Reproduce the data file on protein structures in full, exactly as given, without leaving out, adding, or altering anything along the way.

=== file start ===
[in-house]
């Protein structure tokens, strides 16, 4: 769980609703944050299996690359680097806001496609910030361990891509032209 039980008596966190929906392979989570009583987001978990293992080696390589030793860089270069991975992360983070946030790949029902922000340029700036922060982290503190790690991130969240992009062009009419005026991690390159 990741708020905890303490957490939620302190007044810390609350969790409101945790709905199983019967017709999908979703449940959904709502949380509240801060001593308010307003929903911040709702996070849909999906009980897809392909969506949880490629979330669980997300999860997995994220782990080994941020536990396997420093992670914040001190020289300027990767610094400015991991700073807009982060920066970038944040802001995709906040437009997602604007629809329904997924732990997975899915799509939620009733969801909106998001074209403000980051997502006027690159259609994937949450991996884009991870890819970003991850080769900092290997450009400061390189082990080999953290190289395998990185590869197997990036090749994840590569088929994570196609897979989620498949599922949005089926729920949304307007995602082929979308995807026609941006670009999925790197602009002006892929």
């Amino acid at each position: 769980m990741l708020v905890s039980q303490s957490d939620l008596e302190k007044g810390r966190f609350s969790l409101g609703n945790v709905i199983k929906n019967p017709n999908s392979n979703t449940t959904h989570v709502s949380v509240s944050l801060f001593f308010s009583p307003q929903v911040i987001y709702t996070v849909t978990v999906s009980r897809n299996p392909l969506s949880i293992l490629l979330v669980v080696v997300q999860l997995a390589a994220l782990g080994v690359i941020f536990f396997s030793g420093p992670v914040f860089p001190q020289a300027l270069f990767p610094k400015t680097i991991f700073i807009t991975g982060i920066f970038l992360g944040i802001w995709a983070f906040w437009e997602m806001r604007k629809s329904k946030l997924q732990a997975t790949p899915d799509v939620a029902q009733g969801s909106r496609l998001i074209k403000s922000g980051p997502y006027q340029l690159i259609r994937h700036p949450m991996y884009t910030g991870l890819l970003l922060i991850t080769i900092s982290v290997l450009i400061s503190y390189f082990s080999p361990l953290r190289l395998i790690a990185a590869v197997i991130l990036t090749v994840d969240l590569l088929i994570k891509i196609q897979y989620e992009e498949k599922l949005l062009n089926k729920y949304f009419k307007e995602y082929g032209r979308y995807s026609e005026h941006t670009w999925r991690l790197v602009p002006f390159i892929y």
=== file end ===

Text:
[in-house]
């Protein structure tokens, strides 16, 4: 769980609703944050299996690359680097806001496609910030361990891509032209 039980008596966190929906392979989570009583987001978990293992080696390589030793860089270069991975992360983070946030790949029902922000340029700036922060982290503190790690991130969240992009062009009419005026991690390159 990741708020905890303490957490939620302190007044810390609350969790409101945790709905199983019967017709999908979703449940959904709502949380509240801060001593308010307003929903911040709702996070849909999906009980897809392909969506949880490629979330669980997300999860997995994220782990080994941020536990396997420093992670914040001190020289300027990767610094400015991991700073807009982060920066970038944040802001995709906040437009997602604007629809329904997924732990997975899915799509939620009733969801909106998001074209403000980051997502006027690159259609994937949450991996884009991870890819970003991850080769900092290997450009400061390189082990080999953290190289395998990185590869197997990036090749994840590569088929994570196609897979989620498949599922949005089926729920949304307007995602082929979308995807026609941006670009999925790197602009002006892929």
């Amino acid at each position: 769980m990741l708020v905890s039980q303490s957490d939620l008596e302190k007044g810390r966190f609350s969790l409101g609703n945790v709905i199983k929906n019967p017709n999908s392979n979703t449940t959904h989570v709502s949380v509240s944050l801060f001593f308010s009583p307003q929903v911040i987001y709702t996070v849909t978990v999906s009980r897809n299996p392909l969506s949880i293992l490629l979330v669980v080696v997300q999860l997995a390589a994220l782990g080994v690359i941020f536990f396997s030793g420093p992670v914040f860089p001190q020289a300027l270069f990767p610094k400015t680097i991991f700073i807009t991975g982060i920066f970038l992360g944040i802001w995709a983070f906040w437009e997602m806001r604007k629809s329904k946030l997924q732990a997975t790949p899915d799509v939620a029902q009733g969801s909106r496609l998001i074209k403000s922000g980051p997502y006027q340029l690159i259609r994937h700036p949450m991996y884009t910030g991870l890819l970003l922060i991850t080769i900092s982290v290997l450009i400061s503190y390189f082990s080999p361990l953290r190289l395998i790690a990185a590869v197997i991130l990036t090749v994840d969240l590569l088929i994570k891509i196609q897979y989620e992009e498949k599922l949005l062009n089926k729920y949304f009419k307007e995602y082929g032209r979308y995807s026609e005026h941006t670009w999925r991690l790197v602009p002006f390159i892929y």